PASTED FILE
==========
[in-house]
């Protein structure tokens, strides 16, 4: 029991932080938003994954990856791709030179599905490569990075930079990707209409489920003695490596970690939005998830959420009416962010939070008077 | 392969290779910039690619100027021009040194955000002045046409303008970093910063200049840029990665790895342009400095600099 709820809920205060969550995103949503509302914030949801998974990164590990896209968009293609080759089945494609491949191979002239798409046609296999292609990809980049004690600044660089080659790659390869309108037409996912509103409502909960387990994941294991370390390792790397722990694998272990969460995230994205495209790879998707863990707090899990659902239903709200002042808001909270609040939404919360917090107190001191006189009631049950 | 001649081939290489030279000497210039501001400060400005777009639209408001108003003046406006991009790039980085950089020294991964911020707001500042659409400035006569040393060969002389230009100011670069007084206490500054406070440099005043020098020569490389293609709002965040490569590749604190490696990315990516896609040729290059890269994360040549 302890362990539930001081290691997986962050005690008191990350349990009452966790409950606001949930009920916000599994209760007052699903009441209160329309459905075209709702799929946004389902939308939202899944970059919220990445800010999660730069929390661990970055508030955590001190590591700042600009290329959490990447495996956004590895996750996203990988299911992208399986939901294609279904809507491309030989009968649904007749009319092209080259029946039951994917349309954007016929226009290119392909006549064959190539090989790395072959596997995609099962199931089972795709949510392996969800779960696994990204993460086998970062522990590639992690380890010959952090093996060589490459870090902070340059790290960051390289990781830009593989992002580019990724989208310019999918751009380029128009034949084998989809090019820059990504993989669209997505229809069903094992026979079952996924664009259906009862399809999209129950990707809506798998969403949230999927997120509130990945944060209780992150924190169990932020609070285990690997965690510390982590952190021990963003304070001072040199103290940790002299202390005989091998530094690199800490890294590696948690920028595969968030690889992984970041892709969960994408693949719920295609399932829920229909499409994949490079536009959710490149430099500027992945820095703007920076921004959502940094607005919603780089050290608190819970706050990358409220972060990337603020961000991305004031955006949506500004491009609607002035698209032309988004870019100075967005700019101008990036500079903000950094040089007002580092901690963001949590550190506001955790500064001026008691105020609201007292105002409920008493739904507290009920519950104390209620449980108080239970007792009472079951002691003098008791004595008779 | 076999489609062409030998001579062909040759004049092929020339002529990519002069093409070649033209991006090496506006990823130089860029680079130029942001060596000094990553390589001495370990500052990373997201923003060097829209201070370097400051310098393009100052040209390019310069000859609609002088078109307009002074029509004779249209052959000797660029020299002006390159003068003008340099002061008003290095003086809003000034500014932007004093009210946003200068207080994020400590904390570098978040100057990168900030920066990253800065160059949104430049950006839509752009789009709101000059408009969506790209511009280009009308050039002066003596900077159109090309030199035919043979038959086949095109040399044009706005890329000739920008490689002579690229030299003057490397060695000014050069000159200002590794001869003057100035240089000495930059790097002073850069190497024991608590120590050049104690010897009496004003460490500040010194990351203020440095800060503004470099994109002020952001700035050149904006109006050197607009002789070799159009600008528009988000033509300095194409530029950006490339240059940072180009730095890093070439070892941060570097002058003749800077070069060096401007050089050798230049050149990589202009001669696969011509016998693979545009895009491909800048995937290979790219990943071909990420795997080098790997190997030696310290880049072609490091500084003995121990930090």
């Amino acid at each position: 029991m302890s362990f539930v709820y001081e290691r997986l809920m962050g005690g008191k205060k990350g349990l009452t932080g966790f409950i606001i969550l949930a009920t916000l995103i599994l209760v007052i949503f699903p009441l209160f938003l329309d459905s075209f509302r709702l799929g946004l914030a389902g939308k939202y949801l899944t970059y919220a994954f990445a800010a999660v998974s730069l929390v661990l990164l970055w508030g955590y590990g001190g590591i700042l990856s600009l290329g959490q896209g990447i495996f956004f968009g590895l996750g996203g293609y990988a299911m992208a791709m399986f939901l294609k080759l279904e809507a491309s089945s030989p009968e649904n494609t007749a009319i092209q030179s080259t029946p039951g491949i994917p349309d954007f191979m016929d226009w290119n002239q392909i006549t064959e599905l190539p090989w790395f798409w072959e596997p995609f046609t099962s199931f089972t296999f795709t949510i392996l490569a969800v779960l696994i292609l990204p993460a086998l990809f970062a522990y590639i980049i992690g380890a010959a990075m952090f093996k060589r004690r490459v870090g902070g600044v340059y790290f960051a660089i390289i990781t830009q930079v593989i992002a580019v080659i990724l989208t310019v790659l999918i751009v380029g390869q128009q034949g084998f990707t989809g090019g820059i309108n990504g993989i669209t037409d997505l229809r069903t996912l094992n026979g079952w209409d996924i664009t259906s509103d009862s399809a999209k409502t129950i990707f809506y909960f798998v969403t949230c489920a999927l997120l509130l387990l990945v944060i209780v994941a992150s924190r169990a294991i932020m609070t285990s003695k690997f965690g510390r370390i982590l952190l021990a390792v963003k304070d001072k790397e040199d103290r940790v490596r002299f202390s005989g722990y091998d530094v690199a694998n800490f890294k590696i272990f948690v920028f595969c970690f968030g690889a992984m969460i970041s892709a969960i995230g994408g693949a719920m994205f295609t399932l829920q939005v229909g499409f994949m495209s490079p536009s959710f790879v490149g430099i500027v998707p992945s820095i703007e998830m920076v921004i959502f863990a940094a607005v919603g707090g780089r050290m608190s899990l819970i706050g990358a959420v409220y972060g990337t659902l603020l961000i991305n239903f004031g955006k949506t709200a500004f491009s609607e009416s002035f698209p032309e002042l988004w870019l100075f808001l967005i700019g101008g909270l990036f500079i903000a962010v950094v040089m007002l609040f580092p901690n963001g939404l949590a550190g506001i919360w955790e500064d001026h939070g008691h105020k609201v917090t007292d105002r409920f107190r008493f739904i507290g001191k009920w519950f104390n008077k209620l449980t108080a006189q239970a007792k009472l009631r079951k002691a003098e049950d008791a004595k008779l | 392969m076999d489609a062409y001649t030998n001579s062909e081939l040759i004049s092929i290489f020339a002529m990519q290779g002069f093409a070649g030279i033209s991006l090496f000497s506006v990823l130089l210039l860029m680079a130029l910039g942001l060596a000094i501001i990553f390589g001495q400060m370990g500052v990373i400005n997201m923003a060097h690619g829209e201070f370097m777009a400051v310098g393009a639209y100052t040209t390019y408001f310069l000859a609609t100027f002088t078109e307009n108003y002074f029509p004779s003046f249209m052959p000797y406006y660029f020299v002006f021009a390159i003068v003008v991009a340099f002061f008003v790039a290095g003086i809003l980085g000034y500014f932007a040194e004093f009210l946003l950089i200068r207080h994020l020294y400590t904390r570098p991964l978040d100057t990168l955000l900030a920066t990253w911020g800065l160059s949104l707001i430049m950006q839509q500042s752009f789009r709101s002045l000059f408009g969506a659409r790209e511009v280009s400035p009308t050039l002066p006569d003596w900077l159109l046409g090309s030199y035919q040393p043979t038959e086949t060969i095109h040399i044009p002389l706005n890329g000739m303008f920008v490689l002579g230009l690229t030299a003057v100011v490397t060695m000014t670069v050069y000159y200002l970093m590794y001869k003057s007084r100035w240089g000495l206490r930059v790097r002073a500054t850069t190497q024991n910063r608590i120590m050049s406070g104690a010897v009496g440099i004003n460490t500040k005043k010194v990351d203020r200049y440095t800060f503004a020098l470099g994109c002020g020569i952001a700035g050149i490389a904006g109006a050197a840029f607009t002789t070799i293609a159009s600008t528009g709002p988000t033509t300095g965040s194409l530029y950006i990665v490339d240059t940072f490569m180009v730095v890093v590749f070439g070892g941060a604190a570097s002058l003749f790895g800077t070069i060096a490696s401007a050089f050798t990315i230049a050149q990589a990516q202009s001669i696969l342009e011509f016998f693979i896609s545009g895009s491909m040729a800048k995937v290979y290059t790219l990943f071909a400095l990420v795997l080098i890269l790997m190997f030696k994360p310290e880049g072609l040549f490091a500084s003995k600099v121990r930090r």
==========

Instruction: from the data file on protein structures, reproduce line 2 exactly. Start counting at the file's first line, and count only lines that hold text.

């Protein structure tokens, strides 16, 4: 029991932080938003994954990856791709030179599905490569990075930079990707209409489920003695490596970690939005998830959420009416962010939070008077 | 392969290779910039690619100027021009040194955000002045046409303008970093910063200049840029990665790895342009400095600099 709820809920205060969550995103949503509302914030949801998974990164590990896209968009293609080759089945494609491949191979002239798409046609296999292609990809980049004690600044660089080659790659390869309108037409996912509103409502909960387990994941294991370390390792790397722990694998272990969460995230994205495209790879998707863990707090899990659902239903709200002042808001909270609040939404919360917090107190001191006189009631049950 | 001649081939290489030279000497210039501001400060400005777009639209408001108003003046406006991009790039980085950089020294991964911020707001500042659409400035006569040393060969002389230009100011670069007084206490500054406070440099005043020098020569490389293609709002965040490569590749604190490696990315990516896609040729290059890269994360040549 302890362990539930001081290691997986962050005690008191990350349990009452966790409950606001949930009920916000599994209760007052699903009441209160329309459905075209709702799929946004389902939308939202899944970059919220990445800010999660730069929390661990970055508030955590001190590591700042600009290329959490990447495996956004590895996750996203990988299911992208399986939901294609279904809507491309030989009968649904007749009319092209080259029946039951994917349309954007016929226009290119392909006549064959190539090989790395072959596997995609099962199931089972795709949510392996969800779960696994990204993460086998970062522990590639992690380890010959952090093996060589490459870090902070340059790290960051390289990781830009593989992002580019990724989208310019999918751009380029128009034949084998989809090019820059990504993989669209997505229809069903094992026979079952996924664009259906009862399809999209129950990707809506798998969403949230999927997120509130990945944060209780992150924190169990932020609070285990690997965690510390982590952190021990963003304070001072040199103290940790002299202390005989091998530094690199800490890294590696948690920028595969968030690889992984970041892709969960994408693949719920295609399932829920229909499409994949490079536009959710490149430099500027992945820095703007920076921004959502940094607005919603780089050290608190819970706050990358409220972060990337603020961000991305004031955006949506500004491009609607002035698209032309988004870019100075967005700019101008990036500079903000950094040089007002580092901690963001949590550190506001955790500064001026008691105020609201007292105002409920008493739904507290009920519950104390209620449980108080239970007792009472079951002691003098008791004595008779 | 076999489609062409030998001579062909040759004049092929020339002529990519002069093409070649033209991006090496506006990823130089860029680079130029942001060596000094990553390589001495370990500052990373997201923003060097829209201070370097400051310098393009100052040209390019310069000859609609002088078109307009002074029509004779249209052959000797660029020299002006390159003068003008340099002061008003290095003086809003000034500014932007004093009210946003200068207080994020400590904390570098978040100057990168900030920066990253800065160059949104430049950006839509752009789009709101000059408009969506790209511009280009009308050039002066003596900077159109090309030199035919043979038959086949095109040399044009706005890329000739920008490689002579690229030299003057490397060695000014050069000159200002590794001869003057100035240089000495930059790097002073850069190497024991608590120590050049104690010897009496004003460490500040010194990351203020440095800060503004470099994109002020952001700035050149904006109006050197607009002789070799159009600008528009988000033509300095194409530029950006490339240059940072180009730095890093070439070892941060570097002058003749800077070069060096401007050089050798230049050149990589202009001669696969011509016998693979545009895009491909800048995937290979790219990943071909990420795997080098790997190997030696310290880049072609490091500084003995121990930090």